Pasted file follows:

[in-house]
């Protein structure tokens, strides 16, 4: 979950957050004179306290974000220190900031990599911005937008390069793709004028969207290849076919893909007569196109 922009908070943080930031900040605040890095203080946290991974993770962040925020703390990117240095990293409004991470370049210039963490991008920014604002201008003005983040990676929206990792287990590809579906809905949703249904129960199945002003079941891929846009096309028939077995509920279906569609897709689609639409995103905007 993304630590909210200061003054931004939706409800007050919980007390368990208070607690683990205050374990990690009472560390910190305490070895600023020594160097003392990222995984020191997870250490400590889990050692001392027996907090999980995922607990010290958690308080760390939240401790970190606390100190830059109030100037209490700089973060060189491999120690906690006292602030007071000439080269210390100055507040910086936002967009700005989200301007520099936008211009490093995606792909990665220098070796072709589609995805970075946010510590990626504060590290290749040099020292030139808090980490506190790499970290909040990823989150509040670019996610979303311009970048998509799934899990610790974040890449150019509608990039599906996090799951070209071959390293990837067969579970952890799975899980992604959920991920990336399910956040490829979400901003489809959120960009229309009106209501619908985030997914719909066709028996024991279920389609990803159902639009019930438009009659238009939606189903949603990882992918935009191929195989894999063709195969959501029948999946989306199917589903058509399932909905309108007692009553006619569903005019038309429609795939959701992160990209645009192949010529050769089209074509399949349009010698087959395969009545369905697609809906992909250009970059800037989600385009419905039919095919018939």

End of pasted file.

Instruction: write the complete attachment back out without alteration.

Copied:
[in-house]
């Protein structure tokens, strides 16, 4: 979950957050004179306290974000220190900031990599911005937008390069793709004028969207290849076919893909007569196109 922009908070943080930031900040605040890095203080946290991974993770962040925020703390990117240095990293409004991470370049210039963490991008920014604002201008003005983040990676929206990792287990590809579906809905949703249904129960199945002003079941891929846009096309028939077995509920279906569609897709689609639409995103905007 993304630590909210200061003054931004939706409800007050919980007390368990208070607690683990205050374990990690009472560390910190305490070895600023020594160097003392990222995984020191997870250490400590889990050692001392027996907090999980995922607990010290958690308080760390939240401790970190606390100190830059109030100037209490700089973060060189491999120690906690006292602030007071000439080269210390100055507040910086936002967009700005989200301007520099936008211009490093995606792909990665220098070796072709589609995805970075946010510590990626504060590290290749040099020292030139808090980490506190790499970290909040990823989150509040670019996610979303311009970048998509799934899990610790974040890449150019509608990039599906996090799951070209071959390293990837067969579970952890799975899980992604959920991920990336399910956040490829979400901003489809959120960009229309009106209501619908985030997914719909066709028996024991279920389609990803159902639009019930438009009659238009939606189903949603990882992918935009191929195989894999063709195969959501029948999946989306199917589903058509399932909905309108007692009553006619569903005019038309429609795939959701992160990209645009192949010529050769089209074509399949349009010698087959395969009545369905697609809906992909250009970059800037989600385009419905039919095919018939």